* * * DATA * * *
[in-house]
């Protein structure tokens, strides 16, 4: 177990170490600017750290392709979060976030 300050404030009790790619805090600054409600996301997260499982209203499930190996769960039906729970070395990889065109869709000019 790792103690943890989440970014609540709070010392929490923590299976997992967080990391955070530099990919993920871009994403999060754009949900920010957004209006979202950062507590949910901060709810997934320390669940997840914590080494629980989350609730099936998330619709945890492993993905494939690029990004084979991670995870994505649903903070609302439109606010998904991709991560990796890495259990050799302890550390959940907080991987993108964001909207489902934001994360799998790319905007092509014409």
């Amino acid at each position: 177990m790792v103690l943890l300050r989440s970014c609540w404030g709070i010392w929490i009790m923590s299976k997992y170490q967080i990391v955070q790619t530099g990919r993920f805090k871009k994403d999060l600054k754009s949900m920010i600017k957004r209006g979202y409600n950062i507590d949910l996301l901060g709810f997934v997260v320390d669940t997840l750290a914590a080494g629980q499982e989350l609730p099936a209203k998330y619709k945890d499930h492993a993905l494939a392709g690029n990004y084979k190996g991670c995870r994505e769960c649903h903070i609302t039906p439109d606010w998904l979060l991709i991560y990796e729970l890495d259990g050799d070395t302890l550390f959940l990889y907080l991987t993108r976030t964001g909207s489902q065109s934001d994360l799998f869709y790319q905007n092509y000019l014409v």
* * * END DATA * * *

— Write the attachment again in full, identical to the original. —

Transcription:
[in-house]
């Protein structure tokens, strides 16, 4: 177990170490600017750290392709979060976030 300050404030009790790619805090600054409600996301997260499982209203499930190996769960039906729970070395990889065109869709000019 790792103690943890989440970014609540709070010392929490923590299976997992967080990391955070530099990919993920871009994403999060754009949900920010957004209006979202950062507590949910901060709810997934320390669940997840914590080494629980989350609730099936998330619709945890492993993905494939690029990004084979991670995870994505649903903070609302439109606010998904991709991560990796890495259990050799302890550390959940907080991987993108964001909207489902934001994360799998790319905007092509014409």
């Amino acid at each position: 177990m790792v103690l943890l300050r989440s970014c609540w404030g709070i010392w929490i009790m923590s299976k997992y170490q967080i990391v955070q790619t530099g990919r993920f805090k871009k994403d999060l600054k754009s949900m920010i600017k957004r209006g979202y409600n950062i507590d949910l996301l901060g709810f997934v997260v320390d669940t997840l750290a914590a080494g629980q499982e989350l609730p099936a209203k998330y619709k945890d499930h492993a993905l494939a392709g690029n990004y084979k190996g991670c995870r994505e769960c649903h903070i609302t039906p439109d606010w998904l979060l991709i991560y990796e729970l890495d259990g050799d070395t302890l550390f959940l990889y907080l991987t993108r976030t964001g909207s489902q065109s934001d994360l799998f869709y790319q905007n092509y000019l014409v």